Finnish researchers discover genes inhibiting the spread of prostate cancer
The research team of Professor Johanna Ivaska (University of Turku and VTT Technical Research Centre of Finland) screened dozens of prostate cancers using gene silencing and discovered mechanisms of that inhibit the spread of cancer cells.
Published in the Journal of Cell Science, the study shows that cancer cell adhesive activity, which is easy to measure in a laboratory setting, is directly linked to the ability of the cancer cells to metastasise. As a result, screening for regulators of cancer cell activity can lead to the discovery of new candidates for pharmaceutical development.
The study describes dozens of new regulators of cancer cell activity; employing gene silencing mechanisms on two of these regulators (CD9 and MMP8) was found to have a direct impact on the spreading of cancer cells.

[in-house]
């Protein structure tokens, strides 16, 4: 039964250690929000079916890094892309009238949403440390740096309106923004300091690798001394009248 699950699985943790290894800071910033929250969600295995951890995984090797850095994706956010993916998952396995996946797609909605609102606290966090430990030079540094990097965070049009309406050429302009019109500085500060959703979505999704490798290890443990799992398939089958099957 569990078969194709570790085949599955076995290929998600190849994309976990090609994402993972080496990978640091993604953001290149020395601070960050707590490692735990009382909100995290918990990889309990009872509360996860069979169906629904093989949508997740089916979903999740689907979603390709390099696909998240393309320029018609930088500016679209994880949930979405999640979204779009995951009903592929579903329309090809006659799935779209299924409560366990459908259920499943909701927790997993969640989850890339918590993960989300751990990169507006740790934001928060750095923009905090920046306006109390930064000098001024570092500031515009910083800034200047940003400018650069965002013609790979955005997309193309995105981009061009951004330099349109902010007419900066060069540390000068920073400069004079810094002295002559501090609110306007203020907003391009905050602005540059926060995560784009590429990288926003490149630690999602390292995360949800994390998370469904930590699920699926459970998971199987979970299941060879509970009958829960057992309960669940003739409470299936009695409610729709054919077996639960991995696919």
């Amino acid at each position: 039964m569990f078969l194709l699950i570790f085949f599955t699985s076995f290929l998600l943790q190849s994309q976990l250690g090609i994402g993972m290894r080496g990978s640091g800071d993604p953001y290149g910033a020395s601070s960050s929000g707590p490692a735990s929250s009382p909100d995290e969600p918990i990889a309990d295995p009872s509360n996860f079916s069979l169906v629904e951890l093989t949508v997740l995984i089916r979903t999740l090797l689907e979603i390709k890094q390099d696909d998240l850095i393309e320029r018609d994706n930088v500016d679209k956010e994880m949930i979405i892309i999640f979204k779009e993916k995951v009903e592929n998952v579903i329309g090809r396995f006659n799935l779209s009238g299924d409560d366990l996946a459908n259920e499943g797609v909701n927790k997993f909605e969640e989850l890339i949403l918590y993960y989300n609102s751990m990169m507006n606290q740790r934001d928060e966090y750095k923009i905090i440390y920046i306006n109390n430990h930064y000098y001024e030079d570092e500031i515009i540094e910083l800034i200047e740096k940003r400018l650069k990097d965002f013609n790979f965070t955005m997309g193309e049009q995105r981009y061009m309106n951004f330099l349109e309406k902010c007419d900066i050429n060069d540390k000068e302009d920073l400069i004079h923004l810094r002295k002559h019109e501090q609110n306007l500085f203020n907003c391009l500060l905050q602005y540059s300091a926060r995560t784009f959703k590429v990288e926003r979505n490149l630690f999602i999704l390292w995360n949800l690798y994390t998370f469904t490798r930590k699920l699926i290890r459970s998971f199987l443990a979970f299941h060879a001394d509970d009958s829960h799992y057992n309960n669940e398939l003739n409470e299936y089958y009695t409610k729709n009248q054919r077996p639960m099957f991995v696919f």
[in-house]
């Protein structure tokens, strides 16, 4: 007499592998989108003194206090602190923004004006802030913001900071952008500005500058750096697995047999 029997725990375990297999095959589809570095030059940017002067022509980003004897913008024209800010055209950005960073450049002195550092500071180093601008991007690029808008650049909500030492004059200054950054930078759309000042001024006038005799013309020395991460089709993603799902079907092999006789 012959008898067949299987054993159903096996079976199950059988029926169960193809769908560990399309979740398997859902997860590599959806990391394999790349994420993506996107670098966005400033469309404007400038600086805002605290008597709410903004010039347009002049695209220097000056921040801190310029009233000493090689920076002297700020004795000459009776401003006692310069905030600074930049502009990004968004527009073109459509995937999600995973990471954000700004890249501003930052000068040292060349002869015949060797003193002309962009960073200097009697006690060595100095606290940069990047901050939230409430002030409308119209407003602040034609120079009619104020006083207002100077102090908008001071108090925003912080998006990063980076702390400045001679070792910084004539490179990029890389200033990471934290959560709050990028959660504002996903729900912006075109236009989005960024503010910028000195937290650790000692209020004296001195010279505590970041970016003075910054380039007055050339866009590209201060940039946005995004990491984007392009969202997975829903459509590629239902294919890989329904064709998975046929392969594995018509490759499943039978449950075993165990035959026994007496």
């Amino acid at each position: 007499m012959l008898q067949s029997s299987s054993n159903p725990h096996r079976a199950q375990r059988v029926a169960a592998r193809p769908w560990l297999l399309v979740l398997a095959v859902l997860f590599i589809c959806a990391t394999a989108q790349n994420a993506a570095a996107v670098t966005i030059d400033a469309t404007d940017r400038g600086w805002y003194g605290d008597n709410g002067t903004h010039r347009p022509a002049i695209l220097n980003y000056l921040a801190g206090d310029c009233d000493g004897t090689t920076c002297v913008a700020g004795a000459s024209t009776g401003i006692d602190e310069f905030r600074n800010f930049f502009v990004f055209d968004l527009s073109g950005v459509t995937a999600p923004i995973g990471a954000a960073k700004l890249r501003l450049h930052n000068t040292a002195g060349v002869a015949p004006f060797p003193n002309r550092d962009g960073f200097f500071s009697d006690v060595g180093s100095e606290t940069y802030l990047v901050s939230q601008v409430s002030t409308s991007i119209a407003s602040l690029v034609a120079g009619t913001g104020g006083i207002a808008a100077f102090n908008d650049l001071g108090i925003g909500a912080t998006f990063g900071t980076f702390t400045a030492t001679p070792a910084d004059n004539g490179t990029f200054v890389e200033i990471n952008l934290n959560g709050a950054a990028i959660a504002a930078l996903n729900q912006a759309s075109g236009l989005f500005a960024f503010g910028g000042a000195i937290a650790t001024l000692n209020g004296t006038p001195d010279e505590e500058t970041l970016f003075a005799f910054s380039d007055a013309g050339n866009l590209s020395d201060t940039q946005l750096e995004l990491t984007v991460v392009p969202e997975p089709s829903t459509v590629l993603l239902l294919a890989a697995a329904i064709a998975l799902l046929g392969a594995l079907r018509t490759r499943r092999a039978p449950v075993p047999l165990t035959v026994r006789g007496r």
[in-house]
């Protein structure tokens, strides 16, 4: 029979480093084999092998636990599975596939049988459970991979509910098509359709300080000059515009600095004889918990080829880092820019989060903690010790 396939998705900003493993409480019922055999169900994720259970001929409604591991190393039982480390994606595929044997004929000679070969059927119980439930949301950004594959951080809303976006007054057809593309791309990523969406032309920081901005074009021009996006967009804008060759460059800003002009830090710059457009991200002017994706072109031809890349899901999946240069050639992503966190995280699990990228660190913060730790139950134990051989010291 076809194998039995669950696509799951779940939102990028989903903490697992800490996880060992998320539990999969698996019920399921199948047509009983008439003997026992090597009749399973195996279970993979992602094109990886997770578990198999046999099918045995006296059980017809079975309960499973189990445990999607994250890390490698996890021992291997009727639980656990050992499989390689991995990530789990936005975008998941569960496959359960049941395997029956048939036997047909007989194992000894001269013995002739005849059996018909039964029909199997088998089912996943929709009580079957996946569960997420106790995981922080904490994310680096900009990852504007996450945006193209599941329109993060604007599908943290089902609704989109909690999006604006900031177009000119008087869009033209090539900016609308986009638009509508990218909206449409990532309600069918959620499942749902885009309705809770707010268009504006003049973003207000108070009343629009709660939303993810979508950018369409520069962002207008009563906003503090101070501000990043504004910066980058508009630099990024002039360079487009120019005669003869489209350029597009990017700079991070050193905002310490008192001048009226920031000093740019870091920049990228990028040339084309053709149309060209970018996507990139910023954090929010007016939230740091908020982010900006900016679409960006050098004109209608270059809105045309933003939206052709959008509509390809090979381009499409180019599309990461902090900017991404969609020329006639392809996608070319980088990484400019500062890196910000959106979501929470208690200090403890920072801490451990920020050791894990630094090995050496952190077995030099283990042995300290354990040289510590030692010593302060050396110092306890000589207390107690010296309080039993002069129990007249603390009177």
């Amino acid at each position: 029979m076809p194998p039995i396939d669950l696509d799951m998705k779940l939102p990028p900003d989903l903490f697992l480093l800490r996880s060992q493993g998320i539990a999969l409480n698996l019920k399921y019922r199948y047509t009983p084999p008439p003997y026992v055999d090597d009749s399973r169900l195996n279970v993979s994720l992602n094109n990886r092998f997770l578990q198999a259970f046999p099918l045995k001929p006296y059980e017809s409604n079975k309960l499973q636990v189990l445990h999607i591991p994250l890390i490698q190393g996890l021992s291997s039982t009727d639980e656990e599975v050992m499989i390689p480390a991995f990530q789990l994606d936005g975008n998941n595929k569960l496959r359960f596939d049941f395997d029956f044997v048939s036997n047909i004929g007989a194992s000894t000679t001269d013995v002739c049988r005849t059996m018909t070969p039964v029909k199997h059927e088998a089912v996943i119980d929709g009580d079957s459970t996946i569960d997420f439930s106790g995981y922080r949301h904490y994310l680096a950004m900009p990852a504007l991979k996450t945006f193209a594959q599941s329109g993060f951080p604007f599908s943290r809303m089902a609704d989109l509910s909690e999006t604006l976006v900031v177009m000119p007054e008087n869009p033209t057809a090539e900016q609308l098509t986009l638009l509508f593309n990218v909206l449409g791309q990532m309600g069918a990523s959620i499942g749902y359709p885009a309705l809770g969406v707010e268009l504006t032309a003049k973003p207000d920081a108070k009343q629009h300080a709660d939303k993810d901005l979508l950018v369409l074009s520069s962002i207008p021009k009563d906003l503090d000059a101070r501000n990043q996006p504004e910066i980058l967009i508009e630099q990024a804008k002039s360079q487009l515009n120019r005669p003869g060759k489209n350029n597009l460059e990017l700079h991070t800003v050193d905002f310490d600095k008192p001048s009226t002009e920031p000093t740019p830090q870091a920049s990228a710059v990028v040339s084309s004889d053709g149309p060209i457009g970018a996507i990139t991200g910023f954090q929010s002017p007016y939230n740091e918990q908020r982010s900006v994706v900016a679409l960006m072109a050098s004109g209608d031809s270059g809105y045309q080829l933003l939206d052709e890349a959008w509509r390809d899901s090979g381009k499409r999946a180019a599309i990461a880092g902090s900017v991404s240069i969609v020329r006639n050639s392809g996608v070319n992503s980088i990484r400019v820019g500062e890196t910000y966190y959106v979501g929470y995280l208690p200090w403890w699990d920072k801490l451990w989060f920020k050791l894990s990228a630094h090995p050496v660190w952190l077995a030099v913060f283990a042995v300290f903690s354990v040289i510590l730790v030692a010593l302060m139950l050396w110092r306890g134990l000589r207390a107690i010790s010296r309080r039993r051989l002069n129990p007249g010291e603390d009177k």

In the study, researchers Teijo Pellinen and Juha Rantala from Professor Ivaska's research team utilised the cell spot micro array technology developed by VTT. The method allows researches to study the impacts of all genes in an entire genome in a single experiment.
The study was published in the Journal of Cell Science, a distinguished publication in the field of cell biology.
Ref: Pellinen T, Rantala JK, Arjonen A, Mpindi JP, Kallioniemi O, Ivaska J. J Cell Sci. 2012 Feb 1;125(Pt 3):649-61. A functional genetic screen reveals new regulators of β1-integrin activity.
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